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Re: Hoisting <base> into <head>

From: L. David Baron <dbaron@dbaron.org>
Date: Tue, 7 Dec 2010 23:03:54 -0800
To: Henri Sivonen <hsivonen@iki.fi>
Cc: public-html <public-html@w3.org>
Message-ID: <20101208070354.GA29337@pickering.dbaron.org>
On Tuesday 2010-09-07 04:16 -0700, Henri Sivonen wrote:
> HTML5 says that only the first <base href> that is a child of
> <head> is taken into account for overriding the base URL and the
> first <base target> that is the child of <head> is taken into
> account for the default browsing context target. HTML5 also
> doesn't make the parser hoist <base> into <head>.
> Both these behaviors have been implemented in Gecko in the Firefox
> 4.0 product cycle. The combination of these two features is
> causing Web compatibility problems. Having only one of them
> wouldn't. Before the HTML5 parser was enabled in Gecko, we had a
> situation where Gecko only consider <base> in <head> but the
> parser hoisted misplaced <base> into <head>. Currently, Chromium
> nightlies don't hoist <base> but consider <base> outside <head>.

A related issue that you don't address, though, is what happens when
links within the head are before the base element, or between
multiple base elements.  HTML 4.01 says only:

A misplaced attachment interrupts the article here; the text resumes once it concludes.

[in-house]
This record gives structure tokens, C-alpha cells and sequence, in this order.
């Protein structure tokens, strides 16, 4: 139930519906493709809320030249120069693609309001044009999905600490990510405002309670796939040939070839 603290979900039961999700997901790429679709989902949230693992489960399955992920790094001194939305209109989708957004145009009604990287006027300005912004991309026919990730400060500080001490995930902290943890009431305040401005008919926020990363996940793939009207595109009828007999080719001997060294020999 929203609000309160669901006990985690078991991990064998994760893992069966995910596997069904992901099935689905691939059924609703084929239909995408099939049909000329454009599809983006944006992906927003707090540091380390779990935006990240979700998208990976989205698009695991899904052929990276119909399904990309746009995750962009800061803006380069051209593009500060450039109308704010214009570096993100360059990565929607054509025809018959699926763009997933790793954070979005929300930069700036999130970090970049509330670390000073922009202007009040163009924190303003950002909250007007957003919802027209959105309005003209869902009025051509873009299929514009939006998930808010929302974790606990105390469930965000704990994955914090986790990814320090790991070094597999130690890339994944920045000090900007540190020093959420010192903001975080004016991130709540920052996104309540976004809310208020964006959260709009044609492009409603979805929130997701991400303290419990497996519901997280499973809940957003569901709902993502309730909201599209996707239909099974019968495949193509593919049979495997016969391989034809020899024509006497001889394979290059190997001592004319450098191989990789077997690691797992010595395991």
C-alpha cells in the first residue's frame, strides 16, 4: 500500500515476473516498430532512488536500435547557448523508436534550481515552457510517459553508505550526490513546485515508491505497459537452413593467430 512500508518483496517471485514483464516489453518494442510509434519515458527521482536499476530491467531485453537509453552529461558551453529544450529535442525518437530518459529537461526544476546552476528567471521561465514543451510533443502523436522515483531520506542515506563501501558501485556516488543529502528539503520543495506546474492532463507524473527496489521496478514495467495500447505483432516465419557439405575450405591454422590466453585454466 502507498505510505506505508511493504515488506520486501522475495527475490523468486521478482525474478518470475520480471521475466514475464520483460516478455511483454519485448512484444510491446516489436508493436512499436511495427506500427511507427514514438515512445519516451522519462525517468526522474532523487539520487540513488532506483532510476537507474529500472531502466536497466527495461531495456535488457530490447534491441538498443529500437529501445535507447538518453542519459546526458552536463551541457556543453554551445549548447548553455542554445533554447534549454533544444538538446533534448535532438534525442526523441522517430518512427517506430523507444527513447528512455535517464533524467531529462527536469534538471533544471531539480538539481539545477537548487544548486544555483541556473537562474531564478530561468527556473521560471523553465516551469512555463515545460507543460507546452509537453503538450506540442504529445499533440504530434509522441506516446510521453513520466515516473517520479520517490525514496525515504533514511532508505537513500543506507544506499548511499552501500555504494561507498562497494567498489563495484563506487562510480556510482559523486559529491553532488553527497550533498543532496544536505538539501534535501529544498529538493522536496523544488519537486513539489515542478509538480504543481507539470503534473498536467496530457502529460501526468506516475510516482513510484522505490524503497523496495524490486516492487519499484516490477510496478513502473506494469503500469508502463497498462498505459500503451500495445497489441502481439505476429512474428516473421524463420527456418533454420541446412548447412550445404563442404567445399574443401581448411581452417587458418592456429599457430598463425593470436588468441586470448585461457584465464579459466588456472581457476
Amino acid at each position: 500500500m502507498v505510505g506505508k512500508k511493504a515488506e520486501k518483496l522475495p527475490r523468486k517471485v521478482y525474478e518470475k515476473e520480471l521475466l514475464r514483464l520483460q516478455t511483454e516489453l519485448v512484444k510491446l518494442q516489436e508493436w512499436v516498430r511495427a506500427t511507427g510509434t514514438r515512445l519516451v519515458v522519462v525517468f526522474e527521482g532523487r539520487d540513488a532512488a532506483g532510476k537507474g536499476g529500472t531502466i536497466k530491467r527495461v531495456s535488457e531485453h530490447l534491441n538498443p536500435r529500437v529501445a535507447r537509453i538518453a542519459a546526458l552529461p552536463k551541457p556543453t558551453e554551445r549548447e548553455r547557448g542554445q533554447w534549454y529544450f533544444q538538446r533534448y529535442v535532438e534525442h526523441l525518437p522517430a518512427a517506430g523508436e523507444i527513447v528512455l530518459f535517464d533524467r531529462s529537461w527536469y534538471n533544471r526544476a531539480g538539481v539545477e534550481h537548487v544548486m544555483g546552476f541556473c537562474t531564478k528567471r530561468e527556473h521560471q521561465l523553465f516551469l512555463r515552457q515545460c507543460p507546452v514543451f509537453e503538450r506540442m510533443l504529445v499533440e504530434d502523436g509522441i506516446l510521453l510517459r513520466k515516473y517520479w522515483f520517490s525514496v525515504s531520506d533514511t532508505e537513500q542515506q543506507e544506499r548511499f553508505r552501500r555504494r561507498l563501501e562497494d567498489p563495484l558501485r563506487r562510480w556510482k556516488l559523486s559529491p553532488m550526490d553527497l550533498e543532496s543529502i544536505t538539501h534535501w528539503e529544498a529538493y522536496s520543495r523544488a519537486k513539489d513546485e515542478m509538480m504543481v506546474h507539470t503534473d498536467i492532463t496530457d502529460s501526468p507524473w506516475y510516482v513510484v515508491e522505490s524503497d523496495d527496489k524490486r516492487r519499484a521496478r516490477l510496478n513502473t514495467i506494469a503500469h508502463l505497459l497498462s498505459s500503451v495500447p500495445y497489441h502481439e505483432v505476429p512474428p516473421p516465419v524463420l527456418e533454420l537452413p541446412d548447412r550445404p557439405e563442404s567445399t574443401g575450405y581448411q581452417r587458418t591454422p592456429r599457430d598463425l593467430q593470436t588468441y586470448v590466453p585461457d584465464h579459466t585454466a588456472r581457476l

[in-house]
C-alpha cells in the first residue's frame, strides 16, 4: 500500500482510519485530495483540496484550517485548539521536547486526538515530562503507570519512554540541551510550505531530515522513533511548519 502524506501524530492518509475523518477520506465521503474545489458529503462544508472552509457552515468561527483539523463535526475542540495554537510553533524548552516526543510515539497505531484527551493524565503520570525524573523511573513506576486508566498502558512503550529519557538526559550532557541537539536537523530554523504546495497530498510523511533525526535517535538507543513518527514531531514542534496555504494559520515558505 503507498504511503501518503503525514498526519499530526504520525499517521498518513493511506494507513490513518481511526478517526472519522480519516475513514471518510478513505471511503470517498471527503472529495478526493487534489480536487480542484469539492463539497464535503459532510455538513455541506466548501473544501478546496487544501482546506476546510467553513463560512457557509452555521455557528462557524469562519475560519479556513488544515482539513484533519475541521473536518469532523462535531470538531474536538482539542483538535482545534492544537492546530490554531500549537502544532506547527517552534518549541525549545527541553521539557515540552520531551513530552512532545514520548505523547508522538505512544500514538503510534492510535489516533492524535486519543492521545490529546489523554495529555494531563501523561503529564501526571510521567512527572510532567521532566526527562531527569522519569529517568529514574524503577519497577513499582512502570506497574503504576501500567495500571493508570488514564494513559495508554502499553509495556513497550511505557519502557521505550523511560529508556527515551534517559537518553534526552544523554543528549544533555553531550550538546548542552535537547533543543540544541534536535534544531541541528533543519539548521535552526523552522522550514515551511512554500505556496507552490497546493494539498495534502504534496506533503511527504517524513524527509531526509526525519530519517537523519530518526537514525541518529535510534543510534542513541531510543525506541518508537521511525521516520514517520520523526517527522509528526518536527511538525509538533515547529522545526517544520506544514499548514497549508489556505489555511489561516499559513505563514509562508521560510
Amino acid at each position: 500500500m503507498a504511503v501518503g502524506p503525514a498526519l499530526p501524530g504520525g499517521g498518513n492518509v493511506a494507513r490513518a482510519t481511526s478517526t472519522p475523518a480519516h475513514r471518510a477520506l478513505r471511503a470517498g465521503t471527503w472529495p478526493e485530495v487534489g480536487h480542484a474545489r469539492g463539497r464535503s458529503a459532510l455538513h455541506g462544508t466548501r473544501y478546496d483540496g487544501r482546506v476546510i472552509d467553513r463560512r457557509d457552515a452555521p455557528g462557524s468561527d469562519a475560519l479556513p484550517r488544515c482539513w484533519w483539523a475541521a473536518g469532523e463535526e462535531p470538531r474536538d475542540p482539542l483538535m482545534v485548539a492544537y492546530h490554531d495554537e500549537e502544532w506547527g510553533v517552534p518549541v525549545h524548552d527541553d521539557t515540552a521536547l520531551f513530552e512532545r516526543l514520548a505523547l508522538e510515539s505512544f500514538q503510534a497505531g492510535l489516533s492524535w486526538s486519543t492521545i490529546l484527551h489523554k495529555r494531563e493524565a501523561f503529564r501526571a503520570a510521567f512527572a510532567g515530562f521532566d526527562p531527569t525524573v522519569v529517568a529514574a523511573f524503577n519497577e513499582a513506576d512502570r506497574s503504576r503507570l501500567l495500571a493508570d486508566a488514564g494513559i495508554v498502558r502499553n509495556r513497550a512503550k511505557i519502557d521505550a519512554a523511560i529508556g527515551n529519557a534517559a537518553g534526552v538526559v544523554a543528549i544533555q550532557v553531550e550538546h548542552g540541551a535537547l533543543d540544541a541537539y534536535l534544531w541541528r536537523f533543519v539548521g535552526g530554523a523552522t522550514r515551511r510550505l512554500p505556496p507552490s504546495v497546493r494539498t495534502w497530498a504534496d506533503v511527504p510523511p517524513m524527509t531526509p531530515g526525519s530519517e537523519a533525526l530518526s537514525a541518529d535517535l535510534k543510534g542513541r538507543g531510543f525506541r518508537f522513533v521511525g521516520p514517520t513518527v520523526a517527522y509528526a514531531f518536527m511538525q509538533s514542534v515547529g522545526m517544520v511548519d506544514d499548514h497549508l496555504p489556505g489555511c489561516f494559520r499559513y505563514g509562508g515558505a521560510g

# When present, the BASE element must appear in the HEAD section
  # of an HTML document, before any element that refers to an
  # external source. The path information specified by the BASE
  # element only affects URIs in the document where the element
  # appears.
  -- http://www.w3.org/TR/html4/struct/links.html#h-12.4
and gives no implementation conformance requirements. 

HTML5 says though its definition of document base url in
http://dev.w3.org/html5/spec/urls.html#document-base-url that the
base element applies to all of the document, including (through lack
of anything saying otherwise, as far as I can tell) what is before
the base element.  (This recently changed to include all base
elements rather than only those in the head, it appears.)

However, implementations seem to differ on this regard.  Consider,
for example, this test that I just wrote:
It contains three style elements interleaved with two base elements
(style 1, base 1, style 2, base 2, style 3).

In Firefox 3.6, Chromium from late June, and Opera 11 beta, base 1
applies to style 2, and base 2 applies to style 3.

In IE8 and Firefox trunk, base 1 applies to both style 2 and style
3, but not style 1.

HTML5 says (I think) that base 1 should apply to all three style
elements, which doesn't match any of the browsers I tested.

(I was investigating this a little because of a bug report, though I
don't know if any live sites were broken because of it:
https://bugzilla.mozilla.org/show_bug.cgi?id=613612 )

It's not clear to me what is the right thing to do here.


L. David Baron                                 http://dbaron.org/
Mozilla Corporation                       http://www.mozilla.com/
Received on Wednesday, 8 December 2010 07:04:34 UTC

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